“I believe future action rests with that office, with the UN Committee on Enforced Disappearances and with the Special Rapporteur on extrajudicial, summary or arbitrary executions,” she said.

Sceptical reaction

There had been a sceptical reaction from Human Rights Watch (HRW), which was mentioned during a BBC interview on Thursday with Mrs Robinson. “The dilemma was that Latifa is vulnerable, she’s troubled. She made a video that she now regrets and she planned an escape, or was part of a plan of escape,” said Mrs Robinson on Thursday who told how she had lunch with Latifa, Hayat and others and was able to “assess the situation”.

Mrs Robinson said the princess was receiving psychiatric care, adding: “She’s a very likeable young woman but clearly troubled, clearly needs the medical care that she’s receiving.” She said the family “did not want her to endure any more publicity”.

Mrs Robinson, said she had been in touch with Ken Roth, the executive director of HRW.

Mr Roth said he had an email correspondence with Mrs Robinson after he learned she had visited Princess Latifa. He sent her a link to reporting on the case by HRW, which has documented numerous incidents of enforced disappearances by UAE authorities.

“Mary Robinson said in the BBC interview that Princess Latifa is ‘a troubled young woman’, though I would be troubled too if I had tried to escape a gilded prison and was kidnapped back into it,” said Mr Roth.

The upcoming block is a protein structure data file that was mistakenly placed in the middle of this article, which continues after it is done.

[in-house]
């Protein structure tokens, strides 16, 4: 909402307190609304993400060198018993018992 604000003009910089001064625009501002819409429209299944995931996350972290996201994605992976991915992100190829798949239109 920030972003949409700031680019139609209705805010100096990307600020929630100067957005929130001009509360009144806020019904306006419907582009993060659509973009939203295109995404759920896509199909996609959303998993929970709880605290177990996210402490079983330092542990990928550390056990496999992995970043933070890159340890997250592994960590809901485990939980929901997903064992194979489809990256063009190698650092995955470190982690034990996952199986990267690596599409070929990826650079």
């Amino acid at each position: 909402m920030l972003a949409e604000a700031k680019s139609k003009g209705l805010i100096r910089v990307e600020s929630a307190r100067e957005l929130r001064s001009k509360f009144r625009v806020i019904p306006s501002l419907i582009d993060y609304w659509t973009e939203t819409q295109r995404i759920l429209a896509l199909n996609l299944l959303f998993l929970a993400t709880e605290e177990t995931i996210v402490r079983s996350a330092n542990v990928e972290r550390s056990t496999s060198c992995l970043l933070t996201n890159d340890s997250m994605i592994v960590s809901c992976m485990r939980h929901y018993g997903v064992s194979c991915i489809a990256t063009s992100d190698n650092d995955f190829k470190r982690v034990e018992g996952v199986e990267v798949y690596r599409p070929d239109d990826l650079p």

“I’m not sure that Mary Robinson during such a short visit would be capable of discerning the difference. A brief interview in the presence of the family that allegedly kidnapped her, after who knows what treatment she had been subjected to during the past nine months of incommunicado detention, is no way to find out.”

Opportunity

Mr Roth said HRW would welcome the opportunity to speak about the case with Princess Latifa as well as with UAE government officials.

Radha Stirling, the chief executive of the Detained in Dubai group, said listeners to the interview with Mrs Robinson would have been “astonished at the extent to which Mrs Robinson appeared to be reciting almost verbatim from Dubai’s script”.

Lawyers instructed by two people who were on the yacht when it was seized also challenged the account given by Mrs Robinson, accusing her of “brushing over” credible allegations about unlawful attacks and abductions in international waters.

“Mrs Robinson appears to have spent a couple of hours with Sheikha Latifa, and despite having no formal medical or psychiatric training, has somehow diagnosed her condition and concluded that she is receiving appropriate treatment. It is unclear on what basis Mrs Robinson considers herself qualified to do so,” said Guernica 37 International Justice Chambers.

Aisha Ali-Khan, a UK-based rights campaigner, also criticised Mrs Robinson, saying: “It seems clear to me that Robinson has been used as a willing pawn in the PR battle between the UAE ruling family and the rest of the world.”– Additional reporting Guardian